An incubus is a male evil spirit that has sex with sleeping women. A succubus is a female evil spirit that has sex with sleeping men. Both mythological figures have origins in antiquity, and the words themselves come from Latin.
Each word has a pair of accepted plurals—incubuses and incubi for incubus, and succubuses and succubi for succubus. English reference books are inconsistent in their recommendations. But because we are using the words in English, the English plurals are fine, even if spell check says otherwise.
Succubus is far more common than incubus, perhaps reflecting some sexism that has been tied to the word. We won’t go into that here, but it should go without saying that succubus should be used with caution where there’s potential for readers to infer sexism. In fact, it’s probably best to avoid using the word beyond its original mythological sense.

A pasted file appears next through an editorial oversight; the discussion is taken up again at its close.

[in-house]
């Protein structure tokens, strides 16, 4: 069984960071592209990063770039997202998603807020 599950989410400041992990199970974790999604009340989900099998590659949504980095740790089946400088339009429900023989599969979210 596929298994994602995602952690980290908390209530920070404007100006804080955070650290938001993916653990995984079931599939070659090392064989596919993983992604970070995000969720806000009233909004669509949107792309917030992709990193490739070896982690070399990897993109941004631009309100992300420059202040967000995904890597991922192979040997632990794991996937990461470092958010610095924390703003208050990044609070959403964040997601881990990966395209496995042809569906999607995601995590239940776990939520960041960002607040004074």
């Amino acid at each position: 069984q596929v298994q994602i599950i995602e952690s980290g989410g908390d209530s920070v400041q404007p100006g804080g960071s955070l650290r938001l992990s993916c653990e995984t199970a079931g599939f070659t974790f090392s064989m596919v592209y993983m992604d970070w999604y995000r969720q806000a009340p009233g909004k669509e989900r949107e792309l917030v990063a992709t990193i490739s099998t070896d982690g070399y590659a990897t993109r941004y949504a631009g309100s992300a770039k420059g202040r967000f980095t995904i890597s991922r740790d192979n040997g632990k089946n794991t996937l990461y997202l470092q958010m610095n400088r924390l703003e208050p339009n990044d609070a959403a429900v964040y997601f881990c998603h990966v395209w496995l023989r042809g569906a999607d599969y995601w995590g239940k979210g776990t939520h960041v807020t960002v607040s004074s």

Not special prosecutor Kenneth Starr, the book’s villain, who comes off as pure evil—not really a human being at all, more of an incubus. [Associated Press]
Pfeiffer plays Ingrid as a self-absorbed succubus, a steely beauty whose soft features can harden into fierce will and whose speeches of lone-wolf self sufficiency hide an emotional vulnerability. [Seattle Post-Intelligencer]
You’re probably thinking the quotes above reflect the world according to Dick Cheney, David Addington, John Yoo, or some similar Bush-era incubus. [National Review]
In a nutshell, she’s a succubus in a short leather skirt who drags her boy into an abyss of drug abuse and rock-star pretense that ultimately destroys them both. [News Review]